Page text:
Video: Air fare wars

updated 1/3/2005 9:04:22 PM ET 2005-01-04T02:04:22

Delta Air Lines Inc. will slash fares by as much as 60 percent in a bid by the struggling carrier to lure back fliers, according to published reports. Its shares were up about 2 percent in midday trading Monday.

Delta wouldn’t confirm or refute a report in Time magazine that it plans to replicate nationwide its fare-cutting plan that it began testing last August in Cincinnati when domestic flight fares were capped at $499 for economy seats and $599 for first-class seats.

The magazine and The Wall Street Journal, both citing unnamed sources, said the nation’s third-biggest airline would roll out a new, simpler pricing structure and eliminate some unpopular requirements, such as Saturday-stay rules. The airline also plans to cut ticket-change fees from $100 to $50, Time said. International flights will reportedly be unaffected.

The changes won’t necessarily mean cheaper fares for everyone. Instead, the plan is to streamline fare prices so they won’t fluctuate as much, the reports said. In Cincinnati, for example, the SimpliFares program reduced the option for ticket prices to six, down from as many as 40 for some flights.

Asked about the reports, a spokeswoman for Atlanta-based Delta, Benet Wilson, said Monday, “We have not announced any changes in the fare structure and we do not make public statements about fare structures before they are made public.”

But at least one travel agent noticed a change early Monday. Jean Pickard, owner of Explorations Travel in Atlanta, booked a business flight from Atlanta to Richmond, Va., for a client who regularly pays $607 for the flight because she doesn’t want to stay over Saturday night. Monday the same flight cost $270.

“I said, ’I don’t know what they’re doing.’ She said, ’I don’t either, but I like it!”’ Pickard said.

Pickard said Delta needed to do something to woo customers — “There’s a lot of people they’d frankly ticked off in the past few years” — and thought the changes would cascade down to all legacy carriers.

“I think everyone’s going to have to match it,” she said.

Delta avoided a bankruptcy filing in October when its pilots approved a $1 billion concession, but the airline is still struggling. Some analysts say the deal, along with new financing from some creditors, only gives Delta about 12 months of breathing room. They said the airline still needs to increase its revenue and execute its broad turnaround plan.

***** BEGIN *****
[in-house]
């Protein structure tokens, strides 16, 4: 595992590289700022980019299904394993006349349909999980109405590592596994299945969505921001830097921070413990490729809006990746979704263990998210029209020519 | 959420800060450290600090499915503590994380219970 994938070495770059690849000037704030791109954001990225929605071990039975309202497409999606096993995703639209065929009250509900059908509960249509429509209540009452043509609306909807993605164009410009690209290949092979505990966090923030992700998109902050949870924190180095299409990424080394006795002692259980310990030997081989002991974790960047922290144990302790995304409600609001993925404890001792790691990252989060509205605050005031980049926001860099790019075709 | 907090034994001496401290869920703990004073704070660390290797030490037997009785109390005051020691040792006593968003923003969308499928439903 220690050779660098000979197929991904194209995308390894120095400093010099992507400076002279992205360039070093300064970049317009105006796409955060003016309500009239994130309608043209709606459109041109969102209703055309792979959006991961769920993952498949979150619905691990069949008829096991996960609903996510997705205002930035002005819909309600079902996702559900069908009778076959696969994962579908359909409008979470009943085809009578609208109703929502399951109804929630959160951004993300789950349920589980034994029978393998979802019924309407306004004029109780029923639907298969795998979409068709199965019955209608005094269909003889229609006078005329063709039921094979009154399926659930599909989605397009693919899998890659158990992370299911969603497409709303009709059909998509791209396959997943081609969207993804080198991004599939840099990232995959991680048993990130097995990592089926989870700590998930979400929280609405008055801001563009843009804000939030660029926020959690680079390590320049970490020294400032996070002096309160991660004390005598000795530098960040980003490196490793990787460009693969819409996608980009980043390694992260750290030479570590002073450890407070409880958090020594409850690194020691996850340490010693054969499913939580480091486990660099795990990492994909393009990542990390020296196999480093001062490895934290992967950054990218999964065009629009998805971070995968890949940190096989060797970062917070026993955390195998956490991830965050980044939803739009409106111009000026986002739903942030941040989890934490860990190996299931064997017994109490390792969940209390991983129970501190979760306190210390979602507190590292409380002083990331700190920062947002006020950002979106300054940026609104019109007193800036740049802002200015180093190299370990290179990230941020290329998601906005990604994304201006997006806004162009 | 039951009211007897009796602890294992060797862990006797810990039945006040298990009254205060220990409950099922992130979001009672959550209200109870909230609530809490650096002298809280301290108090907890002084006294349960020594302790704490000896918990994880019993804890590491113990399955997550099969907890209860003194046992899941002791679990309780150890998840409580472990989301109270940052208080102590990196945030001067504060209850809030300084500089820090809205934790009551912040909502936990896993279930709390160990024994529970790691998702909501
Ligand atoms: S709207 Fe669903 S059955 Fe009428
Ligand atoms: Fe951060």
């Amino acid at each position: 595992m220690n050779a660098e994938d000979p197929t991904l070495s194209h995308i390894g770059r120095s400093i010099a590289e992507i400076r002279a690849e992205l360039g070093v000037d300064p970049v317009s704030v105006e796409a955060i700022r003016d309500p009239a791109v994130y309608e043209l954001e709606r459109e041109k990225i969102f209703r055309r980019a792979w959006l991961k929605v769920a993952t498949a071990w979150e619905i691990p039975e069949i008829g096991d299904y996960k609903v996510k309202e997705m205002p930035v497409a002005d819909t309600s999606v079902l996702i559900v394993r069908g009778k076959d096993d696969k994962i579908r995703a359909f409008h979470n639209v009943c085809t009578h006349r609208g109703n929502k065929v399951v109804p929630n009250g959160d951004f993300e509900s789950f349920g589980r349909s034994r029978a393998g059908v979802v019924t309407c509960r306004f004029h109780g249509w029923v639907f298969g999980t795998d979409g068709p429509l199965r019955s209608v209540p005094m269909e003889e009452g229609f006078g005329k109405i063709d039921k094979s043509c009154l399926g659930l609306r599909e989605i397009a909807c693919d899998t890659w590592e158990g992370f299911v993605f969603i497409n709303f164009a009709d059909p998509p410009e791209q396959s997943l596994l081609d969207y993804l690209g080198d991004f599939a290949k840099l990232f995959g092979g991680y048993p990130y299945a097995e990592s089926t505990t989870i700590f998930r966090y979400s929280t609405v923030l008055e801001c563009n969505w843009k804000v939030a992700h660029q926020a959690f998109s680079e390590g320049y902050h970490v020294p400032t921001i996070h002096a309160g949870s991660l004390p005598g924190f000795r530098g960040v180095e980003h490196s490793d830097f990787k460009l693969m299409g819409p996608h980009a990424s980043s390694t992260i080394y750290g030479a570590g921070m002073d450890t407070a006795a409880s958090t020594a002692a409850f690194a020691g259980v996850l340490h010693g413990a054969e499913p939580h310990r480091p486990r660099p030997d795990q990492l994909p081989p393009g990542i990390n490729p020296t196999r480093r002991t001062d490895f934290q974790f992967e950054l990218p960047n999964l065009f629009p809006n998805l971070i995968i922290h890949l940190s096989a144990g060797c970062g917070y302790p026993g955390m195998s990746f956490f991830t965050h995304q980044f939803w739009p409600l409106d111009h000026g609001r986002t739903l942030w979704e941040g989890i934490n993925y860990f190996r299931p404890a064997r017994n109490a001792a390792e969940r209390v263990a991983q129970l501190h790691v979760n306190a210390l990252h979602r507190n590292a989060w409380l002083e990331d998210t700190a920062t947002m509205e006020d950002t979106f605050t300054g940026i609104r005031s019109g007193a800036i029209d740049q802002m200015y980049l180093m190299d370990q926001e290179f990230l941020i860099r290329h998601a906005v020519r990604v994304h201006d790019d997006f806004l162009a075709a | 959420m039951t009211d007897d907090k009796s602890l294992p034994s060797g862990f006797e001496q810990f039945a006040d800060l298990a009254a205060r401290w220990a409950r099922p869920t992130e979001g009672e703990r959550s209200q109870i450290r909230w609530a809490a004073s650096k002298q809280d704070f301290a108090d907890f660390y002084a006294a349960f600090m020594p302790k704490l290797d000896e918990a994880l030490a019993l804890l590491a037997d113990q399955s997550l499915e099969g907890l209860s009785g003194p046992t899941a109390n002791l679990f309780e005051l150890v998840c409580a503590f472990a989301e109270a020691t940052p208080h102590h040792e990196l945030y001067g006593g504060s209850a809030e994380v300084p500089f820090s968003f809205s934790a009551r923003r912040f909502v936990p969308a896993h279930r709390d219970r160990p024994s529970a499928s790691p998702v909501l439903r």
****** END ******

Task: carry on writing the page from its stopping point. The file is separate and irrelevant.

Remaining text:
Last month the airline announced a raft of changes to its frequent flier program, ranging from making it easier to get upgrades to simplifying fees, in hopes of winning back customers angered by previous changes to the program.

The Cincinnati fare-cut experiment dropped some fares by several hundred dollars. Last-minute walk-up fare from Cincinnati to Los Angeles went from $1,202 to $499, and from Cincinnati to Las Vegas from $1,032 to $479. Wilson wouldn’t say whether the new fare pricing system would be similar.

An airline industry analyst said Delta’s hoping its Cincinnati success — happier customers and bigger market share — will be repeated elsewhere.

“With the success they’ve had in Cincinnati, this is no surprise,” said Ray Neidl of Calyon Securities. “The whole sector domestically is moving in that direction. The old fare structure is not going to survive in the future.”

Another change reported by Time is a new flight schedule, an attempt to reduce delays. Delta will add 81 new flight and seven new destinations from Atlanta, Time reported.

The reported changes would make Delta more like a low-cost carrier. It created a subsidiary, Song, just for that reason, but a spokeswoman for Song said Monday that she didn’t think any changes Delta may announce would mean Song would be phased out. “I think there’s definitely room for both of them,” Song spokeswoman Julie Horn said.

© 2013 The Associated Press. All rights reserved. This material may not be published, broadcast, rewritten or redistributed.

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